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Aaron McLeod wrote in “Great Conservative Minds: A Condensation of Russell Kirk’sThe Conservative Mind” (October 2005, Alabama Policy Institute, Birmingham, AL, chp. 3, p. 9-10}:

“Ames was pessimistic about the American experiment because he doubted there were sufficient numbers of men with the moral courage and charisma to preserve the country from the passions of the multitudes and the demagogues who master them.

He was convinced that the people as a body cannot reason and are easily swayed by clever speakers and political agents. In his words, ‘few can reason, all can feel’…

nullDemocracy could not last, Ames thundered, ‘for despotism lies at the door; when the tyranny of the majority leads to chaos, society will submit to rule by the sword.‘”

Aaron McLeod continued:

“To Ames, what doomed the American experiment was the democratic destruction of morals…

Ames believed that justice and morality in America would fail, and popular rule cannot support justice, without which moral habits fall away.

Neither the free press nor paper constitutions could safe-guard order from these excesses, for the first is merely a stimulus to popular passion and imagination, while the other is a thin bulwark against corruption.

When old prescription and tradition are dismissed, only naked force matters.”

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George Washington died December 14, 1799.

Fisher Ames delivered a eulogy “An Oration on the Sublime Virtues of General George Washington,” February 8, 1800, at Boston’s Old South Meeting-House, before the Lieutenant Governor, the Council, and both branches of the Massachusetts Legislature (Boston: Young & Minns, 1800, p. 23):

“Our liberty depends on our education, our laws, and habits…

It is founded on morals and religion, whose authority reigns in the heart, and on the influence all these produce on public opinion before that opinion governs rulers.”

Fisher Ames wrote inThe Mercury and New-England Palladium of Boston(Vol. XVII, No. 2,8,Tuesday, January 27, 1801, p. 1; John Thornton Kirkland,Works of Fisher Ames, 1809, p. 134-35; The Works of Fisher Ames, compiled by a number of his friends, T.B. Wait & Co., Boston, 1809, p. 134-135; Seth Ames, ed., Works of Fisher Ames, Vol. II, New York: Birt Franklin, 1971, pp. 405-406; Frederick C. Kubicek, Evolution-Guilty As Charged, Shippensburg, PA; Treasure House, 1993, p. 125):

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“It has been the custom of late years to put a number of little books into the hands of children, containing fables and moral lessons…

Many books for children are…injudiciously compiled…the moral is drawn from the fable they know not why…

Some of the most admired works of this kind abound with a frothy sort of sentiment…the chief merit of which consists in shedding tears and giving away money…

Why then, if these books for children must be retained…should not the Bible regain the place it once held as a school book? Its morals are pure, its examples captivating and noble.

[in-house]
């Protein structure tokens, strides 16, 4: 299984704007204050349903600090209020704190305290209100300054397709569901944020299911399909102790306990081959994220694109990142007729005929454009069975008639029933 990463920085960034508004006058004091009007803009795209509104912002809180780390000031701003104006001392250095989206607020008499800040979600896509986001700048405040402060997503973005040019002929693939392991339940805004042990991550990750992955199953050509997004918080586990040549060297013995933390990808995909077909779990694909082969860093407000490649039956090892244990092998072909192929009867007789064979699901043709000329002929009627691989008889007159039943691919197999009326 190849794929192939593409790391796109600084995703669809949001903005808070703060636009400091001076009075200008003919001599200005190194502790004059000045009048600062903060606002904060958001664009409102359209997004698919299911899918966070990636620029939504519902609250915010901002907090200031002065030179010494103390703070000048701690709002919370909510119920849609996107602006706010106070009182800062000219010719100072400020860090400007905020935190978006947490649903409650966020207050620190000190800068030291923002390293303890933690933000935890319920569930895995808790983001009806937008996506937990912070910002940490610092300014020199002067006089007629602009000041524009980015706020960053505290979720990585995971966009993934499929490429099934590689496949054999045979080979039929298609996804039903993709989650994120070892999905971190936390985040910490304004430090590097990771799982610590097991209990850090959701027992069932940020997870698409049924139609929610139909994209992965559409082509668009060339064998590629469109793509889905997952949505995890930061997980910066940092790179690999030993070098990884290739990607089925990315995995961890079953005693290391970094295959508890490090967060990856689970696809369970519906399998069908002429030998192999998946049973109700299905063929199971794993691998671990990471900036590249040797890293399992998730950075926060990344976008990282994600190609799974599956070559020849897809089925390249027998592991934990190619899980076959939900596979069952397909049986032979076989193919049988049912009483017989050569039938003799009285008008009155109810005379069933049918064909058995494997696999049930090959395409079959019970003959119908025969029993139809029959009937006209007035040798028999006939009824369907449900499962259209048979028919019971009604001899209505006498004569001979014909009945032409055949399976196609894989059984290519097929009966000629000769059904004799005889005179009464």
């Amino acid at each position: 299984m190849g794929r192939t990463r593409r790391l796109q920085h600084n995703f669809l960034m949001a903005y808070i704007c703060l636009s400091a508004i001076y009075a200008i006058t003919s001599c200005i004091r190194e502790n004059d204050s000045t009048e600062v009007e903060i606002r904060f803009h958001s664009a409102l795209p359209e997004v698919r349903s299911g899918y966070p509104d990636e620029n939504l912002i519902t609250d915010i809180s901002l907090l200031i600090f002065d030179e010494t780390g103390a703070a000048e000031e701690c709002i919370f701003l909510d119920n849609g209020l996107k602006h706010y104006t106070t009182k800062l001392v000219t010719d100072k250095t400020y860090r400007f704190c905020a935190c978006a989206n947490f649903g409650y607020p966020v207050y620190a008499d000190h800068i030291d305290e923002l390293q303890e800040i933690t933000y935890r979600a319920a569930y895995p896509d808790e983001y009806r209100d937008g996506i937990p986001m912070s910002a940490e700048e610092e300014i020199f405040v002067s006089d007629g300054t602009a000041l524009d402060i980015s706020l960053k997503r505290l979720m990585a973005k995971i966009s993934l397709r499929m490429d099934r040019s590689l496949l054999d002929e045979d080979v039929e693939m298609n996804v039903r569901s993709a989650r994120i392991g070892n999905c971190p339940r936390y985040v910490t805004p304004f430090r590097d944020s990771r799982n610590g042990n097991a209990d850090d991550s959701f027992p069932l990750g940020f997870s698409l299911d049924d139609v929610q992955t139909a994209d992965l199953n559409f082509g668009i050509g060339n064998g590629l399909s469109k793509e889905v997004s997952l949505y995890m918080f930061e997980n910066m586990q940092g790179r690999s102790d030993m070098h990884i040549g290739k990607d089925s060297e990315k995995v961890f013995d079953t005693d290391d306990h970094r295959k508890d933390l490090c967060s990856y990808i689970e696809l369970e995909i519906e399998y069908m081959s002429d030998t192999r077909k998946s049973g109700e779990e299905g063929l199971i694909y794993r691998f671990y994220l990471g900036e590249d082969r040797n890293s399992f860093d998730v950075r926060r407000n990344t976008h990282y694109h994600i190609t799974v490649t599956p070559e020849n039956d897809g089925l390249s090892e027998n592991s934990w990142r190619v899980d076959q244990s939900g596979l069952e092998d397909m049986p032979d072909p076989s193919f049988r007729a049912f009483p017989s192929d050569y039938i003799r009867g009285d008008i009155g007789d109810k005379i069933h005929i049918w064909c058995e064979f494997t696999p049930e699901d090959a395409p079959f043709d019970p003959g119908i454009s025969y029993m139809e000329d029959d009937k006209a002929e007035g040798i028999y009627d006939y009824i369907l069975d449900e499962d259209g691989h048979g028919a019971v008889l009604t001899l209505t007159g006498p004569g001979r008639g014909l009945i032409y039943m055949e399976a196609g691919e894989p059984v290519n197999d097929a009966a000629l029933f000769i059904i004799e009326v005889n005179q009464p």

The reverence for the Sacred Book, that is thus early impressed, lasts long – and probably, if not impressed in infancy never takes firm hold of the mind.

One consideration more is important: In no book is there so good English, so pure and so elegant – and by teaching all the same book they will speak alike, and the Bible will justly remain the standard of language as well as of faith.”

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D. James Kennedy summarized Fisher Ames words in “The Great Deception” (Fort Lauderdale, FL: Coral Ridge Ministries, 1989; 1993, p. 3; The Great Deception-a speech delivered December 1, 1992, Ottawa, IL):

“We have a dangerous trend beginning to take place in our education. We’re starting to put more and more textbooks into our schools. We’ve become accustomed of late of putting little books into the hands of children, containing fables and moral lessons.

We’re spending less time in the classroom on the Bible, which should be the principal text in our schools. The Bible states these great moral lessons better than any other man-made book.”

At age 46, Fisher Ames was elected Harvard’s president, but he declined due to an illness which eventually led to his death.

On July 4, 1808, exactly 32 years to the day after America declared its Independence, Fisher Ames died at the age of 50.

One of the most famous orators in Congress, Fisher Ames was quoted in theEncyclopedia of Religious Knowledge (Bela Bates Edward, editor of Quarterly Observer, Brattleboro, VT: Joseph Steen & Co.; Philadelphia: Lippincott, Grambo & Co.; New York: Lewis Colby, 1851, p. 78):

“No man ever did or ever will become truly eloquent without being a constant reader of the Bible, and an admirer of the purity and sublimity of its language.”

 American Minute is a registered trademark. Permission is granted to forward. reprint or duplicate with acknowledgement tovwww.AmericanMinute.com
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Ideas That Have Shaped America